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A Public Charity

Religion and Social Welfare in Indianapolis, 1929-2002

Mary L. Mapes

Publication Year: 2004

Using Indianapolis as its focus, this book explores the relationship between religion and social welfare. Arising out of the Indianapolis Polis Center's Lilly-sponsored study of religion and urban culture, the book looks at three issues: the role of religious social services within Indianapolis's larger social welfare support system, both public and private; the evolution of the relationship between public and private welfare sectors; and how ideas about citizenship mediated the delivery of social services. Noting that religious nonprofits do not figure prominently in most studies of welfare, Mapes explores the historical roots of the relationship between religiously affiliated social welfare and public agencies. Her approach recognizes that local variation has been a defining feature of American social welfare. A Public Charity aims to illuminate local trends and to relate the situation in Indianapolis to national trends and events.

Polis Center Series on Religion and Urban Culture -- David J. Bodenhamer and Arthur E. Farnsley II, editors

Published by: Indiana University Press

Table of Contents

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pp. vii-

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Acknowledgments

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pp. ix-x

After completing my Ph.D. in 1998, I was invited to join the Polis Center at Indiana University–Purdue University Indianapolis, where the research and writing of this book occurred. The Polis Center gave me time and access to resources. I am truly grateful. The support of the center’s director, David Bodenhamer, was especially important to me as I began my career...

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Introduction

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pp. 1-11

In 1938, a girl pregnant with her first child arrived at Indianapolis’s Suemma Coleman Home for unmarried mothers. When the women running the home learned that the girl was Catholic, they quickly contacted St. Elizabeth’s Home, the city’s Catholic home for unwed mothers. Although the Suemma Coleman Home was not an official Protestant institution, the city’s social workers had long accepted...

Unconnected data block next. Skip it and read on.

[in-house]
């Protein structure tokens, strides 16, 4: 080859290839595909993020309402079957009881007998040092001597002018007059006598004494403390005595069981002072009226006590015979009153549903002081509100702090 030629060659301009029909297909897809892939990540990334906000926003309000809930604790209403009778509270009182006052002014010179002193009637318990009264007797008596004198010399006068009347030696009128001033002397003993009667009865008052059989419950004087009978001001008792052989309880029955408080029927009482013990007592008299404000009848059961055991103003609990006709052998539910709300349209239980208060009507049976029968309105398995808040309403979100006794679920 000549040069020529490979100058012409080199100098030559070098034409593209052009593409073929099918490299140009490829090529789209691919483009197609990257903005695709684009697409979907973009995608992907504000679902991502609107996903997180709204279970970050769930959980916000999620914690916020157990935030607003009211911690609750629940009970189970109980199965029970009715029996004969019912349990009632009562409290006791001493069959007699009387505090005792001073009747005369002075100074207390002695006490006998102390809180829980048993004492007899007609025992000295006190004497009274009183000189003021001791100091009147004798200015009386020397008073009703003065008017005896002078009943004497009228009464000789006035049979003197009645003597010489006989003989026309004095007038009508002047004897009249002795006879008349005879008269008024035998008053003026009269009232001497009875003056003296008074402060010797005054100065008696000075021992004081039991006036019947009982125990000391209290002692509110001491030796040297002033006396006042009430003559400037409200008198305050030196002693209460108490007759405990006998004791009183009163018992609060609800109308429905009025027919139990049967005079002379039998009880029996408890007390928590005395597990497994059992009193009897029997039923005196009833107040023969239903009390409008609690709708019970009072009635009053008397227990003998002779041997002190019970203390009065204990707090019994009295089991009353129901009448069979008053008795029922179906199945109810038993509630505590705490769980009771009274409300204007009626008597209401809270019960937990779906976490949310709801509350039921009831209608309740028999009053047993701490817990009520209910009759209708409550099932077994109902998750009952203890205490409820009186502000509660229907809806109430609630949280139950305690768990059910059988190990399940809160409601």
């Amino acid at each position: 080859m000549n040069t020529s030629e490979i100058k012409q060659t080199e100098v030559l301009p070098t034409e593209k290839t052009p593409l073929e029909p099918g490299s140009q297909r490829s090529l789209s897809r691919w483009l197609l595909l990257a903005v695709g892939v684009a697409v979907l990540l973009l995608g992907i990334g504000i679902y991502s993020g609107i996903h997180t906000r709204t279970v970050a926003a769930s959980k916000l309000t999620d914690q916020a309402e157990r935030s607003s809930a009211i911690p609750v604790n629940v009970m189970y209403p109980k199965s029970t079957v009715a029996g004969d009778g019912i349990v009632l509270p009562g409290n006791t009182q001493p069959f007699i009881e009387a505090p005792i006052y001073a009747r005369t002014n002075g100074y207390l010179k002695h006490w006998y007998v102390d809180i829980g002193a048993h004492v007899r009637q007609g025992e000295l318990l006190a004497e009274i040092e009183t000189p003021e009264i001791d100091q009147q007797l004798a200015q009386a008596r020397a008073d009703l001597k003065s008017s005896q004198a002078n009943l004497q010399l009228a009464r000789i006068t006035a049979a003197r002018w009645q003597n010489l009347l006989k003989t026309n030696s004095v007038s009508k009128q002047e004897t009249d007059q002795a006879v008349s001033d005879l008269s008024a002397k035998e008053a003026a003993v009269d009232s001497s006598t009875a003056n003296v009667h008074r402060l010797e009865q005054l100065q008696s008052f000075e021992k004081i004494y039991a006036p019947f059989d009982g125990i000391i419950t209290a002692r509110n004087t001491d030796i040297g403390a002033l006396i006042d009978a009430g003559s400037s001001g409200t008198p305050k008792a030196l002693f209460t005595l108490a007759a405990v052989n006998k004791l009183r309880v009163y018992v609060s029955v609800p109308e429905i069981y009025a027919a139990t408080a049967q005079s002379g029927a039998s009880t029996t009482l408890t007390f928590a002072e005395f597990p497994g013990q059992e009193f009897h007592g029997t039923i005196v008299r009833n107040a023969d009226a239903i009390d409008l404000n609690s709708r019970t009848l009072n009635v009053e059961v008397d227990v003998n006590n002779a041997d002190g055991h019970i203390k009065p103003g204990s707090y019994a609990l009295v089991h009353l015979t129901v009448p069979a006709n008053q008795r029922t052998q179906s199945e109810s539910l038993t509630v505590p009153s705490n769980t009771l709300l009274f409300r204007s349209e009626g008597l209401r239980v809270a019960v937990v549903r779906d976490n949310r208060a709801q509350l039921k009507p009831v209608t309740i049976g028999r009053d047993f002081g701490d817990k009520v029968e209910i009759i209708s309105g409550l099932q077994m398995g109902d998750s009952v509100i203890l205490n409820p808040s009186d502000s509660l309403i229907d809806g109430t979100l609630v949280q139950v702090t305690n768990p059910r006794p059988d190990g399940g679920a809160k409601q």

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I. Catholic Charities and the Making of the Welfare State

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pp. 12-31

In the spring of 1935, Bishop Joseph E. Ritter invited Weltha Kelley, a social work professor from Saint Louis University, to conduct a formal evaluation of the services offered by Catholic Charities of Indianapolis. After interviewing the men and women who worked for Catholic Charities and visiting other private and public social welfare agencies, she concluded, ‘‘social work in Indianapolis follows sectarian lines.’1 In an interview...

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II. A City of Families: Social Welfare and Postwar Prosperity

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pp. 32-60

In its 1957 Annual Report, the Family Service Association (FSA), Indianapolis’s largest private nonsectarian social welfare agency, highlighted one of the families that the agency’s social workers had served the previous year: a married couple that ‘‘lived in a fashionable neighborhood’’ but ‘‘needed help with understanding and...

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III. Rediscovering Poverty, Redefining Community: Religion, the Civil Rights Movement, and the War on Poverty

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pp. 61-90

In the summer of 1965, the executive committee of Community Action Against Poverty (CAAP) decided to establish Indianapolis’s first federally funded neighborhood center (called community action agencies in most cities) at St. Rita’s Catholic Church, an African American church located in Martindale, one of the city’s poorest neighborhoods. In the days that followed...

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IV. ‘‘Beyond Religious Boundaries’’: Urban Ministry and Social Order

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pp. 91-118

Reflecting on the rise of urban ministries in Indianapolis during the 1960s and early 1970s, a reporter for the Indianapolis News observed, ‘‘There was a time when a church’s charity work was done across town, in a place few of the congregations ever saw. Those...

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V. ‘‘One Soul at a Time’’: Welfare Reform and Faith-Based Organizations

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pp. 119-148

When Stephen Goldsmith became the mayor of Indianapolis in 1992, he promised to increase the role of the private sector in providing city services and thus to ‘‘reinvent government.’’ Motivated by the belief that ‘‘public resources foster local solutions best when the programs use market mechanisms,’’ Goldsmith, during his eight years in office, increased...

Notes

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pp. 149-168

Index

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pp. 169-173


E-ISBN-13: 9780253110978
E-ISBN-10: 0253110971
Print-ISBN-13: 9780253344809

Page Count: 192
Illustrations: 1 index
Publication Year: 2004

Series Title: Polis Center Series on Religion and Urban Culture